I can relate. In case you didn’t notice, I didn’t post once the week before last. Why? I had the week off.

            1. It is funny as shit. These boards are dead on the weekends. How did we work are soul destroying jobs before the internet?

              1. Booze.

                In an amazing coincidence, having a few drinks at lunch went seriously out style right around the time the intertoobs became a thing.

            2. that’s too funny. I had last week off; no posting on any board. Don’t see my job as soul-destroying but it’s does not require unbreakable focus.

      2. freaking out is not the same as unable to function or getting the shakes or becoming physically ill. I like a good buzz, too, but it’s not a requirement for the day.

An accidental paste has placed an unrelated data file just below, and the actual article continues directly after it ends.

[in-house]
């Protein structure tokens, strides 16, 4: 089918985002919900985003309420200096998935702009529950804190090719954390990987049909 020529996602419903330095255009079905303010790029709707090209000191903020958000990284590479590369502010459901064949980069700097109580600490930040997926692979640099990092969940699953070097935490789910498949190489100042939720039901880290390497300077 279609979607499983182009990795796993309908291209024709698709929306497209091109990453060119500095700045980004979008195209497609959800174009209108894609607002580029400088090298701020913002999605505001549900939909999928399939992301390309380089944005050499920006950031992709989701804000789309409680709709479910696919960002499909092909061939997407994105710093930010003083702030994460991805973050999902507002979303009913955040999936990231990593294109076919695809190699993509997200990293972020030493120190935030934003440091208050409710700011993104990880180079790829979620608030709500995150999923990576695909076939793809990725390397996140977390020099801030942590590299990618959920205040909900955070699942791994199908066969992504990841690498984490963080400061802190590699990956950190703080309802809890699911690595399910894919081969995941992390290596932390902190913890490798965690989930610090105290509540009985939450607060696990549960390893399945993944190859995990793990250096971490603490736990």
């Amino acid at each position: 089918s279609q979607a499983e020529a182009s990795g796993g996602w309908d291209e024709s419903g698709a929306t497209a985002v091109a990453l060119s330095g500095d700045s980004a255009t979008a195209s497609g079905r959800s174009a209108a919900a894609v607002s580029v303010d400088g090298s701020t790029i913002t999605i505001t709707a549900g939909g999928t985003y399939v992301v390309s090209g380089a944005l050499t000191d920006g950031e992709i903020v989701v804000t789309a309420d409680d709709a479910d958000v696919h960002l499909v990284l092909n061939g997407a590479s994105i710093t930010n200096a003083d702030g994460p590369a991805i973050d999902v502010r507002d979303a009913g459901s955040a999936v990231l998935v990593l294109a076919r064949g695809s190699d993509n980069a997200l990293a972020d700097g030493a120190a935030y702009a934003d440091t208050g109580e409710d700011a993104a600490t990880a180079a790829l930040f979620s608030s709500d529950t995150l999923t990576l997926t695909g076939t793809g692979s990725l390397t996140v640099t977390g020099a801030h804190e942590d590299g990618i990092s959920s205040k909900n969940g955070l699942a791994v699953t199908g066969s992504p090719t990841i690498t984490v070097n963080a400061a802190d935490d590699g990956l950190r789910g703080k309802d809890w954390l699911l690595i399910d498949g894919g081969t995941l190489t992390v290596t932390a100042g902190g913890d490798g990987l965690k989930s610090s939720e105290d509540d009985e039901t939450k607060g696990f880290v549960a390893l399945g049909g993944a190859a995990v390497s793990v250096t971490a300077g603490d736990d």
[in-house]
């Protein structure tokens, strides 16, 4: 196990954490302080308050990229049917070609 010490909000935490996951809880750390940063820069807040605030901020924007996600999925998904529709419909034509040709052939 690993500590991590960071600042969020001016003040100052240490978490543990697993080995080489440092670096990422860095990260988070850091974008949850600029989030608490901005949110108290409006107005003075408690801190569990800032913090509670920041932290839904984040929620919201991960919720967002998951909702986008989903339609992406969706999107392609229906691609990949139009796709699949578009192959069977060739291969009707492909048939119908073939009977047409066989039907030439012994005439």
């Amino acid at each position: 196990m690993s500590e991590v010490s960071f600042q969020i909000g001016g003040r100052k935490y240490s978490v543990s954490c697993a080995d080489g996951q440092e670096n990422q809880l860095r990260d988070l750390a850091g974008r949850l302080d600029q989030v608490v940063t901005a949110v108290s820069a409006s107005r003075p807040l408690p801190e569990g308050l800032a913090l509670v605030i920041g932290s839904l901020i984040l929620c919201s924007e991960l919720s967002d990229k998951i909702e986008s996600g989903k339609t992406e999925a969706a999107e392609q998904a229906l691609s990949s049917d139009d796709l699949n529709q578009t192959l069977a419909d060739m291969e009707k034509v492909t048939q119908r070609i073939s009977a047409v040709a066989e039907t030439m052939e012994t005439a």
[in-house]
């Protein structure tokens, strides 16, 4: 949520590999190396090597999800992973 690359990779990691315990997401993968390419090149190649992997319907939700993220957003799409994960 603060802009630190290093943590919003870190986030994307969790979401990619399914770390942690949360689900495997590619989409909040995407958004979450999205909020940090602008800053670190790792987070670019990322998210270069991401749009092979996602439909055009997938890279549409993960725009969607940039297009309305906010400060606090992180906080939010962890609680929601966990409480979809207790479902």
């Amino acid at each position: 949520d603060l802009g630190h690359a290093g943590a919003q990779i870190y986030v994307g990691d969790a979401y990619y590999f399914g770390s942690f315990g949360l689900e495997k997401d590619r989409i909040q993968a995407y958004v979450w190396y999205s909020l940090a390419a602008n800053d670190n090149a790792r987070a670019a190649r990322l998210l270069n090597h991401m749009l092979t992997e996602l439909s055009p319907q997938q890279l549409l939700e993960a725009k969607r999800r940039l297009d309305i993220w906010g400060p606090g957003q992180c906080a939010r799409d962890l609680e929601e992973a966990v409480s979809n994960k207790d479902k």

2. VELEZ-MITCHELL: Addiction specialist, Howard Samuels, is Michael Lohan addicted now to Kate Majors?

      HOWARD SAMUELS, FOUNDER AND CEO, “THE HILLS TREATMENT CENTER: Well, probably. And it definitely is true. I definitely think what Jennifer was saying is absolutely true.

      But there are different degrees of obsession. I mean this is so off the top, to be arrested a couple of times, with the judge threatening you. For him to do this, I can`t believe he didn`t relapse. I mean I cannot believe he did this sober even if he`s totally addicted to his girlfriend.

      Apparently, the threshold of “addiction” isn’t difficult to reach with Samuels.

      1. When all you have is a hammer…

        1. When all you have is a government-dependent addiction clinic and no skills or mental abilities that would let you support yourself honestly, everything looks like an addict.